The Australian floods might be wreaking havoc on the country’s coal production, but that’s been a boon for coal exchange traded funds (ETFs). After several days of gains, the question now is whether those gains and high prices can continue.
Australia was recently struck by a massive flood and the crisis in Queensland will likely hurt the region’s ability to produce coke coal, reports Steven Hulton for Radio Australia. Total economic damage is estimated at $10 billion dollars and mining damages may be around $2 billion. Only 15% of state’s mines are operating at full capacity. [Can Australia ETFs Rise Above the Flood Waters?]
Market Vectors Coal (NYSEArca: KOL) and PowerShares Global Coal (NYSEArca: PKOL) may not be able to hang onto their gains indefinitely, but the floods have been beneficial in the short-term – in the last month, they’re both up about 8%.
Australia’s role in coal production is no small matter. The country produces 60% of the world’s supply of coke coal. The continent is the largest supplier of steelmaking coal and is second in exports of power station coal.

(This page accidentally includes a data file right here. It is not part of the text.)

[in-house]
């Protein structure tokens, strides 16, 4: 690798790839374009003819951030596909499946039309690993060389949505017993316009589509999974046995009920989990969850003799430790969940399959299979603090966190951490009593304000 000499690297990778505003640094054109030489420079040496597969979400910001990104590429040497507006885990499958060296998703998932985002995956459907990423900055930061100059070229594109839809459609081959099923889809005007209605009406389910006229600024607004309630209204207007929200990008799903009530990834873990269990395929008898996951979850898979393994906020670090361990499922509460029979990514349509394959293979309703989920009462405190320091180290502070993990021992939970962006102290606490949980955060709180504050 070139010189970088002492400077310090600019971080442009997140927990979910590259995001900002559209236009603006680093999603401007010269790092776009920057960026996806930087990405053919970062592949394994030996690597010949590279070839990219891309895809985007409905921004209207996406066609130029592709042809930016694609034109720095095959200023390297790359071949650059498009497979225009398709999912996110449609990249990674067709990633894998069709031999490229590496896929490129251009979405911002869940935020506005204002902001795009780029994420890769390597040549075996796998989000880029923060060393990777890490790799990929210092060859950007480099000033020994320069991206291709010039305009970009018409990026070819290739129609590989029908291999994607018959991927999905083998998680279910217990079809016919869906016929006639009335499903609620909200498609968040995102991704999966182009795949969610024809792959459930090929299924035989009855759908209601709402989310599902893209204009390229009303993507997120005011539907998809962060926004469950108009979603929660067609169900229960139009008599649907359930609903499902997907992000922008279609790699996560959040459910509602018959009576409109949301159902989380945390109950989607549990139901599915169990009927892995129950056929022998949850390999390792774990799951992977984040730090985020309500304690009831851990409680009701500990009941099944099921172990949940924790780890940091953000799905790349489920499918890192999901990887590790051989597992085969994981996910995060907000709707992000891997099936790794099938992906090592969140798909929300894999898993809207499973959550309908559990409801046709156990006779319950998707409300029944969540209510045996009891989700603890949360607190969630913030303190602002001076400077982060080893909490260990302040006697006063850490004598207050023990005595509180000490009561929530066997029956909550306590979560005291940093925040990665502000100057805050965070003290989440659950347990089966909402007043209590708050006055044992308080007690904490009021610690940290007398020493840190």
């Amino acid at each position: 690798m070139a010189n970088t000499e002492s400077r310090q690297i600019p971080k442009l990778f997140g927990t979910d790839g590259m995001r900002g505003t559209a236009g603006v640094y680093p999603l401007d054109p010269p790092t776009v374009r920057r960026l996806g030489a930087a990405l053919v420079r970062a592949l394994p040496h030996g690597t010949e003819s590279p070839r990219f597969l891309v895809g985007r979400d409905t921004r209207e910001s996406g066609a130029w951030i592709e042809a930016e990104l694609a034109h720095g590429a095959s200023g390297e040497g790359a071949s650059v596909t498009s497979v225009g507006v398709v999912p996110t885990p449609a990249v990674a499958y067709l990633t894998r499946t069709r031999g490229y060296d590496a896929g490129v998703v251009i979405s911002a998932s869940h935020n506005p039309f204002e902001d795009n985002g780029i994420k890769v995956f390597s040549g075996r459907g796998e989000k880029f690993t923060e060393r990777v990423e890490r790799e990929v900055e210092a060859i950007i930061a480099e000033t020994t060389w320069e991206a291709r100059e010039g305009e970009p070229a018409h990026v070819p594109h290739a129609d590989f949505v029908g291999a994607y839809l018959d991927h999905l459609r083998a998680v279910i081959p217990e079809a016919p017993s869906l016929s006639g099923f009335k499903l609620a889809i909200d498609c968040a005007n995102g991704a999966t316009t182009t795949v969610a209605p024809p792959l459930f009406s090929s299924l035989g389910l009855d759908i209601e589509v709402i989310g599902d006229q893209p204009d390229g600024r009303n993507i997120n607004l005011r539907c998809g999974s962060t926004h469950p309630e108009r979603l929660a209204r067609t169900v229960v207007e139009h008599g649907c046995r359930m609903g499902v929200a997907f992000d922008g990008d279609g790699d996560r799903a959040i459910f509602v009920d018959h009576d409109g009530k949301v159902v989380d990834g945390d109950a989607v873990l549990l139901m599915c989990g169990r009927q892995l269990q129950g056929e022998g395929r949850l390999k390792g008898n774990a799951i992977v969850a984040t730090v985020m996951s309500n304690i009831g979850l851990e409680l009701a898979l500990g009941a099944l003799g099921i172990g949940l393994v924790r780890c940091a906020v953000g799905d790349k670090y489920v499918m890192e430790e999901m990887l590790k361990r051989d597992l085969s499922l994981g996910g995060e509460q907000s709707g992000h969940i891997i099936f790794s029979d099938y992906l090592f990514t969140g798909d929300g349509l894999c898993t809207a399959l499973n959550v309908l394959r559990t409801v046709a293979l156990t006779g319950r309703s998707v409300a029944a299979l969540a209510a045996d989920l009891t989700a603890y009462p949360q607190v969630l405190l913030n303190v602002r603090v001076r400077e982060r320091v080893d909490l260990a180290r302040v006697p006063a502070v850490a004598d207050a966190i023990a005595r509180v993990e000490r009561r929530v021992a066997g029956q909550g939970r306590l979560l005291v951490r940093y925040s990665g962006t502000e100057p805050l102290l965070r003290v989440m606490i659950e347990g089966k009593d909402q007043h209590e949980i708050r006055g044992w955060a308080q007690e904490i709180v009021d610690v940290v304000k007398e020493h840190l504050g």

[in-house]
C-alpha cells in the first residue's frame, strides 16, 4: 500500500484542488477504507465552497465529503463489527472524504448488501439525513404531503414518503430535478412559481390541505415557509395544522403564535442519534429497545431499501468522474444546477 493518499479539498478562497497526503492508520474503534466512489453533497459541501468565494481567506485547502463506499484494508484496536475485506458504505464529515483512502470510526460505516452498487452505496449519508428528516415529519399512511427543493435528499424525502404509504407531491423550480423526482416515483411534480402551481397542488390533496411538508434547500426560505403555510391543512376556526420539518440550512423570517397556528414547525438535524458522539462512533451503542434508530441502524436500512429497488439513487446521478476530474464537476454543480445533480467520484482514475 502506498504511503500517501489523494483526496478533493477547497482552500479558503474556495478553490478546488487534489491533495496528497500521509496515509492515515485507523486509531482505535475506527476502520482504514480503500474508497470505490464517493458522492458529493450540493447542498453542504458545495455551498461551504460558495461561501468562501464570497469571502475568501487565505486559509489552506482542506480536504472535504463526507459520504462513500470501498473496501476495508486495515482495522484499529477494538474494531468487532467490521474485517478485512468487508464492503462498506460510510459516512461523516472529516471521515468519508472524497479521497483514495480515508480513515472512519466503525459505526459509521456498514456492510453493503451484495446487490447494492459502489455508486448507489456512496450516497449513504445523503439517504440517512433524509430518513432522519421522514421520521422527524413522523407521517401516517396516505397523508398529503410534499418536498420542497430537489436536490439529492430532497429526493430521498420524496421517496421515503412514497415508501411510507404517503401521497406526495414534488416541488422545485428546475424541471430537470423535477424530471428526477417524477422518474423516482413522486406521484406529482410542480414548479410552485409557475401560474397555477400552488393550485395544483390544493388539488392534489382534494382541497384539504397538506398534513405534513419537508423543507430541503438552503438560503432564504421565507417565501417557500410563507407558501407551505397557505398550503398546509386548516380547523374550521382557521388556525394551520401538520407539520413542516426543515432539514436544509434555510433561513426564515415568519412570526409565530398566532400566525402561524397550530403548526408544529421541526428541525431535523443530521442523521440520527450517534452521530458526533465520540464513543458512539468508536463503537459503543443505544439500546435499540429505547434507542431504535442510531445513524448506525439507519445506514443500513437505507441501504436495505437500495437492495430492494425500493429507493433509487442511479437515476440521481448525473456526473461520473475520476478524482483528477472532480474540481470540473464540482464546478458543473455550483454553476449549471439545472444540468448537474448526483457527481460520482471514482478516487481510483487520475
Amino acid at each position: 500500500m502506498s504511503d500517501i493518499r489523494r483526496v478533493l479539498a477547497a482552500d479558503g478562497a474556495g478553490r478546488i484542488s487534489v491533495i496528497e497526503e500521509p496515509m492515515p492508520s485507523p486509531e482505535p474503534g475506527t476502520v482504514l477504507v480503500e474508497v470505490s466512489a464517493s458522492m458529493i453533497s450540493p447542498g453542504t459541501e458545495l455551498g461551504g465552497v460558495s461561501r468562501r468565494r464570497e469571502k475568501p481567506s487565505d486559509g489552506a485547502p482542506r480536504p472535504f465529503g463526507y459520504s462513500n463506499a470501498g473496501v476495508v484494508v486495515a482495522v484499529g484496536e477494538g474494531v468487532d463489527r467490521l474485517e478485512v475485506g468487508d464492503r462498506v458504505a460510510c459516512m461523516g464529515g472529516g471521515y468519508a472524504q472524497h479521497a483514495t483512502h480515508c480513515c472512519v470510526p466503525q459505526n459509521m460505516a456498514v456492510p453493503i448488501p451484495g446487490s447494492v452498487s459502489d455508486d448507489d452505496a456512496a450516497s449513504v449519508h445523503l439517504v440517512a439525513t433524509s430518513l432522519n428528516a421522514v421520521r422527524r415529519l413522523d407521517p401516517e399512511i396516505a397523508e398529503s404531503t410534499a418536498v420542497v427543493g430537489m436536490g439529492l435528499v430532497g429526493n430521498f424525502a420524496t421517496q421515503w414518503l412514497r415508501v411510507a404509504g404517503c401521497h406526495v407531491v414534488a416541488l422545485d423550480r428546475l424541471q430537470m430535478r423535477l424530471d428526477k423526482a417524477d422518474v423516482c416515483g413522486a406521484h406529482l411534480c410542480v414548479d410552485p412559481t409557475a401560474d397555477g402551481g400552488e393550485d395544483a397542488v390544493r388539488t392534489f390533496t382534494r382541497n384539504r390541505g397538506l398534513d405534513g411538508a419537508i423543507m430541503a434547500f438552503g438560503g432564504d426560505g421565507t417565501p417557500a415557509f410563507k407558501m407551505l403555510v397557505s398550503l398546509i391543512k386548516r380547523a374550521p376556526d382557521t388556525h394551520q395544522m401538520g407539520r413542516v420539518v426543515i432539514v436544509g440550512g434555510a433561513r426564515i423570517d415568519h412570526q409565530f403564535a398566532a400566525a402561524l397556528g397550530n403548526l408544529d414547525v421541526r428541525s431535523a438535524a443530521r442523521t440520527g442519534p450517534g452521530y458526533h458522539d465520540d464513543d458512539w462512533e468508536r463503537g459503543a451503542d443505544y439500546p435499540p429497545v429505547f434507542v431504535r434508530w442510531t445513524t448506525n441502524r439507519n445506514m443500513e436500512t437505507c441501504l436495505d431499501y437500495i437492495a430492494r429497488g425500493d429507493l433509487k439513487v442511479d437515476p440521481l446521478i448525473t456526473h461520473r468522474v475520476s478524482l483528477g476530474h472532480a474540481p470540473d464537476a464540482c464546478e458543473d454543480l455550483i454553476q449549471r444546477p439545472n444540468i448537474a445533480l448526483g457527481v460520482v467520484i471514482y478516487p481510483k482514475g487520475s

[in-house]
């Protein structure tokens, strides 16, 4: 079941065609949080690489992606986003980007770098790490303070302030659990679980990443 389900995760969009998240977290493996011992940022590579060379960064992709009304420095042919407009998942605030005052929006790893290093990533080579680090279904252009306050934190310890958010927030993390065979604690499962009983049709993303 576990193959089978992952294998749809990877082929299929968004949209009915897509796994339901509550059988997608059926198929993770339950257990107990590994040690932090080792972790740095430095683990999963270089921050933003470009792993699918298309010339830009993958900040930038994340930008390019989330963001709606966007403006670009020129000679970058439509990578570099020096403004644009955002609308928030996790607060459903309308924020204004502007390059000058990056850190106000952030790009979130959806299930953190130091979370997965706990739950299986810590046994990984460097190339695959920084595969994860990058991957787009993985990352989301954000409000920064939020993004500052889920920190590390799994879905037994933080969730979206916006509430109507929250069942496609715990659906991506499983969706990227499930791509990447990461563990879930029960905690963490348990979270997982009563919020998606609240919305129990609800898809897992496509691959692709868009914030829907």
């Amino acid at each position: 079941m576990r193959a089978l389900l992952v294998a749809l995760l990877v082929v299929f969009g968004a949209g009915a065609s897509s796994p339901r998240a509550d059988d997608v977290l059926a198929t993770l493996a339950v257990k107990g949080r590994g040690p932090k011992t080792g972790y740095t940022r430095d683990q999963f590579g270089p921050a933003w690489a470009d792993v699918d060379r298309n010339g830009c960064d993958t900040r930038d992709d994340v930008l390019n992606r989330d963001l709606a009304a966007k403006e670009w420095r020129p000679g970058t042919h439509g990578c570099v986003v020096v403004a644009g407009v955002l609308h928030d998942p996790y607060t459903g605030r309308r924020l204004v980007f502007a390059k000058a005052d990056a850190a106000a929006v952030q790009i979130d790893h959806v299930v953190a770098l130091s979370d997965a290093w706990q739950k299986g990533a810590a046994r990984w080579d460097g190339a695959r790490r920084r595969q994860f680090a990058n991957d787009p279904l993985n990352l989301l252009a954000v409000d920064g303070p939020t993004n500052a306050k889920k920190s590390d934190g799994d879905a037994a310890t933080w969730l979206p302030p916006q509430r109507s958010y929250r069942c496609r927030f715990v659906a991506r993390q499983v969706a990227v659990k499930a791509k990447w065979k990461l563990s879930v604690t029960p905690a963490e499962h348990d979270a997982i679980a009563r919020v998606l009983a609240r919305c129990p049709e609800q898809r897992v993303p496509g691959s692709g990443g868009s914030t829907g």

Since it could take six months to pump flood waters out of Queensland’s coal mines, the disruption could be felt for some time. [Coal ETFs Surge as Floods Threaten Production.]
Ben Sharples for The Daily Crux says analysts believe that the global price for coking coal could surge to $400 or $500 a ton based on Australia’s diminished production.
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Max Chen contributed to this article.